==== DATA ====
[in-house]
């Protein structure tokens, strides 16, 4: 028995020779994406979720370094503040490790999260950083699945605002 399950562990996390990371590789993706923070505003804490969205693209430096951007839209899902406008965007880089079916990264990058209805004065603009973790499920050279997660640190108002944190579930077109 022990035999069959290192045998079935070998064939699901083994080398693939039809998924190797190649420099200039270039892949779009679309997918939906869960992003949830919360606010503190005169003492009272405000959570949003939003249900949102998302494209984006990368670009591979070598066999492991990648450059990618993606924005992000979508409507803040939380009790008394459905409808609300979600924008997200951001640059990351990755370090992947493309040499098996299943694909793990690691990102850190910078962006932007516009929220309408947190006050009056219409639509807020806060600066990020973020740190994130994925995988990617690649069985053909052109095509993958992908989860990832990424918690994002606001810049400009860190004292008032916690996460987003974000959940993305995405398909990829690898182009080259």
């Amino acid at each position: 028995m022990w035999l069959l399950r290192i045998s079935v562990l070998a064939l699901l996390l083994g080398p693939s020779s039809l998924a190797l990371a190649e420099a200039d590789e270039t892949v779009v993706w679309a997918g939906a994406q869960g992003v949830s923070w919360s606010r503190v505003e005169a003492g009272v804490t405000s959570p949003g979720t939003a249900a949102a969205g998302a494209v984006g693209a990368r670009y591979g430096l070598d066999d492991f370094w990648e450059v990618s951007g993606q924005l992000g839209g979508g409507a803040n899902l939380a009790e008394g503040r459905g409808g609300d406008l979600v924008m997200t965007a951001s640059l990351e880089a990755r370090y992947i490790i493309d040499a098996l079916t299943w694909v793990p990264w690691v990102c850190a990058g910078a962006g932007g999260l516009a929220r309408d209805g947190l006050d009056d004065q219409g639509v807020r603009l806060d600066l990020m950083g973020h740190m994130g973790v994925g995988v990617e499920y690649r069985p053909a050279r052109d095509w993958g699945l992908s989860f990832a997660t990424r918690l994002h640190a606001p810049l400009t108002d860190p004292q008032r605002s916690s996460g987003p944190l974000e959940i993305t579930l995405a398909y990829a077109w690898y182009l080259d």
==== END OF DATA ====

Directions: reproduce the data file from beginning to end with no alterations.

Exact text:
[in-house]
């Protein structure tokens, strides 16, 4: 028995020779994406979720370094503040490790999260950083699945605002 399950562990996390990371590789993706923070505003804490969205693209430096951007839209899902406008965007880089079916990264990058209805004065603009973790499920050279997660640190108002944190579930077109 022990035999069959290192045998079935070998064939699901083994080398693939039809998924190797190649420099200039270039892949779009679309997918939906869960992003949830919360606010503190005169003492009272405000959570949003939003249900949102998302494209984006990368670009591979070598066999492991990648450059990618993606924005992000979508409507803040939380009790008394459905409808609300979600924008997200951001640059990351990755370090992947493309040499098996299943694909793990690691990102850190910078962006932007516009929220309408947190006050009056219409639509807020806060600066990020973020740190994130994925995988990617690649069985053909052109095509993958992908989860990832990424918690994002606001810049400009860190004292008032916690996460987003974000959940993305995405398909990829690898182009080259």
């Amino acid at each position: 028995m022990w035999l069959l399950r290192i045998s079935v562990l070998a064939l699901l996390l083994g080398p693939s020779s039809l998924a190797l990371a190649e420099a200039d590789e270039t892949v779009v993706w679309a997918g939906a994406q869960g992003v949830s923070w919360s606010r503190v505003e005169a003492g009272v804490t405000s959570p949003g979720t939003a249900a949102a969205g998302a494209v984006g693209a990368r670009y591979g430096l070598d066999d492991f370094w990648e450059v990618s951007g993606q924005l992000g839209g979508g409507a803040n899902l939380a009790e008394g503040r459905g409808g609300d406008l979600v924008m997200t965007a951001s640059l990351e880089a990755r370090y992947i490790i493309d040499a098996l079916t299943w694909v793990p990264w690691v990102c850190a990058g910078a962006g932007g999260l516009a929220r309408d209805g947190l006050d009056d004065q219409g639509v807020r603009l806060d600066l990020m950083g973020h740190m994130g973790v994925g995988v990617e499920y690649r069985p053909a050279r052109d095509w993958g699945l992908s989860f990832a997660t990424r918690l994002h640190a606001p810049l400009t108002d860190p004292q008032r605002s916690s996460g987003p944190l974000e959940i993305t579930l995405a398909y990829a077109w690898y182009l080259d």